employed at gunshop, bought gun elsewhere


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jashobeam
January 7, 2006, 06:16 AM
A few weeks ago I made up my mind to purchase a CZ P-01. The gun shop I work at does not have this gun in stock so, like any regular customer, I filled out a "Special Order" form. The next step in the process would be for the owner of the shop to let me know the price of the gun. If the price he quotes is acceptable, a percentage of the total cost is paid and then the gun is ordered. I submitted my request on December 23, and noting as I did so that there were already several other special order forms filed, some a week old. I was kind of surprised; I had figured that these were looked at and processed on a more or less daily basis. On January 5, my request form had not been touched. I had wanted to buy the gun at the shop I work at, NOT because I get a discount (which I do not) but because I wanted to be a loyal employee (yes, an $8/hr employee can be loyal) and imagined that it would be good PR to tell customers that I bought my gun there at the store. Also, I wanted to be like one of those happy, excited customers that I have the privilege of seeing actually buy the firearm of their choice. Obviously, if he had quoted me an unreasonable price I would have looked elsewhere.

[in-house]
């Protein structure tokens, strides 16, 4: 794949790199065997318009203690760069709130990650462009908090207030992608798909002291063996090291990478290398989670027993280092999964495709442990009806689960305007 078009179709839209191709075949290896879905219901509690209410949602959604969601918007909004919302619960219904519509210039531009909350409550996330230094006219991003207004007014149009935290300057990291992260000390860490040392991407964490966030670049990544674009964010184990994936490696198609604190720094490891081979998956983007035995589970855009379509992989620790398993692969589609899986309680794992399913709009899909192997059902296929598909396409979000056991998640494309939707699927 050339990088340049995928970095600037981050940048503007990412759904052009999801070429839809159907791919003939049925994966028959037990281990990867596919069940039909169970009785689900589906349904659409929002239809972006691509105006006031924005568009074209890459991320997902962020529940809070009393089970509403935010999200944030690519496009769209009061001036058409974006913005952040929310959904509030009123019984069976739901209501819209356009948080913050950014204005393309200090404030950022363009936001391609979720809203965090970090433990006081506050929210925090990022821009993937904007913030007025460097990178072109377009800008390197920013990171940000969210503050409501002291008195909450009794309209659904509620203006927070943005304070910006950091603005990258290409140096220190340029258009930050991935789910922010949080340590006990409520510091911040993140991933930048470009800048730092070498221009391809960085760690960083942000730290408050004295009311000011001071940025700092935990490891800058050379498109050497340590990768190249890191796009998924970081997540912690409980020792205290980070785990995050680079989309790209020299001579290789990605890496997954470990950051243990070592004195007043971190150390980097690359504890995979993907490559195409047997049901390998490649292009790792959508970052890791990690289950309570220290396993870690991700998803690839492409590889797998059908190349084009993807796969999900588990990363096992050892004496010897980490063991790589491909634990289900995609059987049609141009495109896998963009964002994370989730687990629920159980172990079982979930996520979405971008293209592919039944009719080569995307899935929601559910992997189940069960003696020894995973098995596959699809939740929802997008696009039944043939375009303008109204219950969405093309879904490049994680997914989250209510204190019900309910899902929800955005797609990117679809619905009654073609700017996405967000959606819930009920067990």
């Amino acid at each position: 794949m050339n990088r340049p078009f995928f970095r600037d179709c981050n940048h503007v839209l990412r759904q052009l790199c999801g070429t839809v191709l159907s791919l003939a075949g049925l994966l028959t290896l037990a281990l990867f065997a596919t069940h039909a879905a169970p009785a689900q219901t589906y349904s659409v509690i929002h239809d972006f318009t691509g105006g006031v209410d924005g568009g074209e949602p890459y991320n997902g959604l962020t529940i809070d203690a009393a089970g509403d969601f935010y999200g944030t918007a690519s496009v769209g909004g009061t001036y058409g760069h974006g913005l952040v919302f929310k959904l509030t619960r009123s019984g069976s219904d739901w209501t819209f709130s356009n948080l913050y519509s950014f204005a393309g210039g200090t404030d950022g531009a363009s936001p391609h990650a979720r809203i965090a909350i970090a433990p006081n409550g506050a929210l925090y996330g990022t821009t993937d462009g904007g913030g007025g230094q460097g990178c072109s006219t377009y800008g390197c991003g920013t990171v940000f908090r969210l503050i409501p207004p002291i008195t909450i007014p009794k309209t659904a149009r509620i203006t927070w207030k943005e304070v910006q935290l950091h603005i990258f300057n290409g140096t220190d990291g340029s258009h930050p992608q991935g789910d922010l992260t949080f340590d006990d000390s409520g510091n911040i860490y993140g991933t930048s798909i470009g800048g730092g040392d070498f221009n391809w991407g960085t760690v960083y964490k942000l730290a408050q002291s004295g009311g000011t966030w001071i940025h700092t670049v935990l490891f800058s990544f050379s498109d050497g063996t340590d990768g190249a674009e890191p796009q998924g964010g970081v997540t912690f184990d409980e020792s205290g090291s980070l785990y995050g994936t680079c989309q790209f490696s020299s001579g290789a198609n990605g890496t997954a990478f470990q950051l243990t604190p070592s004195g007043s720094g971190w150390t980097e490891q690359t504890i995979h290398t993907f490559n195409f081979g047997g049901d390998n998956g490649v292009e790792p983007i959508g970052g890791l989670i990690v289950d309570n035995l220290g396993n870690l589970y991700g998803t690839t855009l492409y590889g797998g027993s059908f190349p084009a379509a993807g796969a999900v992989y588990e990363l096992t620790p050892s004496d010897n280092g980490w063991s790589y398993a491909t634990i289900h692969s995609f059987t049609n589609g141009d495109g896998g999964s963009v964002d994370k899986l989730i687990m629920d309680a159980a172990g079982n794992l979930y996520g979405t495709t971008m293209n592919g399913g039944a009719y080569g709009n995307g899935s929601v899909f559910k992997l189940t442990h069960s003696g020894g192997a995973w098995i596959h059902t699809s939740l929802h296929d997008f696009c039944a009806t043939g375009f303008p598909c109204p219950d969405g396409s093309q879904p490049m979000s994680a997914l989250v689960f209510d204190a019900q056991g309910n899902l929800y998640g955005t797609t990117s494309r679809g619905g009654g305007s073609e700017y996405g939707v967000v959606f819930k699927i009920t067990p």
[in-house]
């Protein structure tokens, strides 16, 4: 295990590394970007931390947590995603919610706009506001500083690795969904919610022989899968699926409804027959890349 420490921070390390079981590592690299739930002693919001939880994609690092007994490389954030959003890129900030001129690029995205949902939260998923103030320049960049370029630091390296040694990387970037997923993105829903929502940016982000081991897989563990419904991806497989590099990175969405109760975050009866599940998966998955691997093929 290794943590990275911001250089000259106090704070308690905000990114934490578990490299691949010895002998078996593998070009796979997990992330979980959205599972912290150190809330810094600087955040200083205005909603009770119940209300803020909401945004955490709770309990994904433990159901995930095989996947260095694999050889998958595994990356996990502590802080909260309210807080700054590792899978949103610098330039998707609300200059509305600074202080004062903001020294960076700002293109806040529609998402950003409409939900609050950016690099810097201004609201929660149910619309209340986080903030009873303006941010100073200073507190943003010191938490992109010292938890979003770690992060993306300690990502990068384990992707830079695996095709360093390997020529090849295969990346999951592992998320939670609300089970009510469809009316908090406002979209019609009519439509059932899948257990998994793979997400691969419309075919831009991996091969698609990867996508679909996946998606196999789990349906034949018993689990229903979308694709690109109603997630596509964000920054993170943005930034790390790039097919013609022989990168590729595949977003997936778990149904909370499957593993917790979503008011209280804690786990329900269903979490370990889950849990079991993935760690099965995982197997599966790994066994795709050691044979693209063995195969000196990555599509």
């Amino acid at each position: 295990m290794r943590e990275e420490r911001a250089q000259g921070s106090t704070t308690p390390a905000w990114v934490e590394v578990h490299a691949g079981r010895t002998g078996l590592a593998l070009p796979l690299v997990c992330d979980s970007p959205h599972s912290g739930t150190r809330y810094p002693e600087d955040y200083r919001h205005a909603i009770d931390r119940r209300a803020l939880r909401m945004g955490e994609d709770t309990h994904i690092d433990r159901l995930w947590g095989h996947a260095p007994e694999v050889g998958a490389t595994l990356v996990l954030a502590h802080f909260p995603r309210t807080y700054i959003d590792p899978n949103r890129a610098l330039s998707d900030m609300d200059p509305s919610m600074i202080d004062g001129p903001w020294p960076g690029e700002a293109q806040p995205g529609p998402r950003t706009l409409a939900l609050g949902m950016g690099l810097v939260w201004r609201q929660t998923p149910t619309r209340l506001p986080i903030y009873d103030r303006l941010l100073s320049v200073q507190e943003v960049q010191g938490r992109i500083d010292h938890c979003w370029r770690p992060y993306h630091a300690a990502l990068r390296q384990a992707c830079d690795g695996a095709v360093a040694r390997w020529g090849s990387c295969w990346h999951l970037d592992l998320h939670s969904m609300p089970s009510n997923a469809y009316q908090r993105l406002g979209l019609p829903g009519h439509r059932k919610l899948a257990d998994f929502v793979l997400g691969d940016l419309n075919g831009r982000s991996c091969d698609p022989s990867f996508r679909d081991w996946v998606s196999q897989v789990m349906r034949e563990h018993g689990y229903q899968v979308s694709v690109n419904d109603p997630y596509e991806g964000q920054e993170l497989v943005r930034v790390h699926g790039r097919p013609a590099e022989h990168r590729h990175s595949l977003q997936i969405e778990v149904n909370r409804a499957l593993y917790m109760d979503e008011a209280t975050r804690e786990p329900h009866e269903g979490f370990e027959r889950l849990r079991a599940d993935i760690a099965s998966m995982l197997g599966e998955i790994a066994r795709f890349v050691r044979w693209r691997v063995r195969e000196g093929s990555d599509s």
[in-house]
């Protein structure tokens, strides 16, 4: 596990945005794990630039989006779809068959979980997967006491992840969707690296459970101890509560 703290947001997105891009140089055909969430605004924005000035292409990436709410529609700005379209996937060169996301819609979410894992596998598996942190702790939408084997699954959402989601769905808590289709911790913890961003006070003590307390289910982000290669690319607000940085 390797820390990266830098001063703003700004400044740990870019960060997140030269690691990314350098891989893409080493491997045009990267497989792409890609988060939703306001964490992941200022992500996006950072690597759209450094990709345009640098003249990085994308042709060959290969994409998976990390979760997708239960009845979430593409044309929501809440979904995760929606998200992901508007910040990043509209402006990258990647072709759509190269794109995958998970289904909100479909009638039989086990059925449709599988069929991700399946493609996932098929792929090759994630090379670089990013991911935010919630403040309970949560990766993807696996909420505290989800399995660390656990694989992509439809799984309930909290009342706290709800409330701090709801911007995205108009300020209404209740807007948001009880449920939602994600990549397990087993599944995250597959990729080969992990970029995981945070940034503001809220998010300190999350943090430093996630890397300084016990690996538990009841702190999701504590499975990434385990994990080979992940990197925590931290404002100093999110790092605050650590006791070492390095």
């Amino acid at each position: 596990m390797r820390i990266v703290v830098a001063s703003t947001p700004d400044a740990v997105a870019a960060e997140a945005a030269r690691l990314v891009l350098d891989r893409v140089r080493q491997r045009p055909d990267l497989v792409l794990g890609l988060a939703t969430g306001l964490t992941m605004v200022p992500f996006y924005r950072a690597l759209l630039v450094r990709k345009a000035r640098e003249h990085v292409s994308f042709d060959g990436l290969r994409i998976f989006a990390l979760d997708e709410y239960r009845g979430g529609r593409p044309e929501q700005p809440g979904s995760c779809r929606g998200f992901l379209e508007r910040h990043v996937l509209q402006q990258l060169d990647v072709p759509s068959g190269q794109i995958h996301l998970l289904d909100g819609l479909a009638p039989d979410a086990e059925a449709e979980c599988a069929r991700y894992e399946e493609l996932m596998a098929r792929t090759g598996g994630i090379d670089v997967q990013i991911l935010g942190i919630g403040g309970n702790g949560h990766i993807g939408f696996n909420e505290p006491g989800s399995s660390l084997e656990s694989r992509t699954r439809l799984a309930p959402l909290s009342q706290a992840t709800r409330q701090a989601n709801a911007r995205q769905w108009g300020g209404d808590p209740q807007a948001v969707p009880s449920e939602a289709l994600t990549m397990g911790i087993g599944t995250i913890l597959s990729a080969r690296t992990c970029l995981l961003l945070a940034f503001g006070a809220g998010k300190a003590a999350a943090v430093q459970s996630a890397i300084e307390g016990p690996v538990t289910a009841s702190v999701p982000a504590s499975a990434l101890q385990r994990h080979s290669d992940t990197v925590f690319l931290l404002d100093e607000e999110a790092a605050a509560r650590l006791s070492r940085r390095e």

CONTRAST:

I walk into Kerley's Hunting and Fishing on Stevens Creek Blvd. I'm talking to a clerk there about guns and books, and ask him about the CZ P-01. He immediately gets on the phone and gets me a price and finds out about availability. He tells me $505. I said, "Let's do it," and he filled out the order form. Simple. That's good customer service.

What my boss doesn't understand is that all those "Special Order" forms represent real people who have expressed a desire to become his customers. It's a big deal (for poor folks like me anyway) to actually decide to spend money on a new gun. I always get so happy for customers who are looking to buy guns. I'm always very patient because I know it's a big decision. They want to make the right choice and buy the gun they really want. I'll come into work and see a customer that I recognize standing at the sales counter and filling out paper work, and I'll go up to him and say, "Hey, all right! What'd ya decide to get?"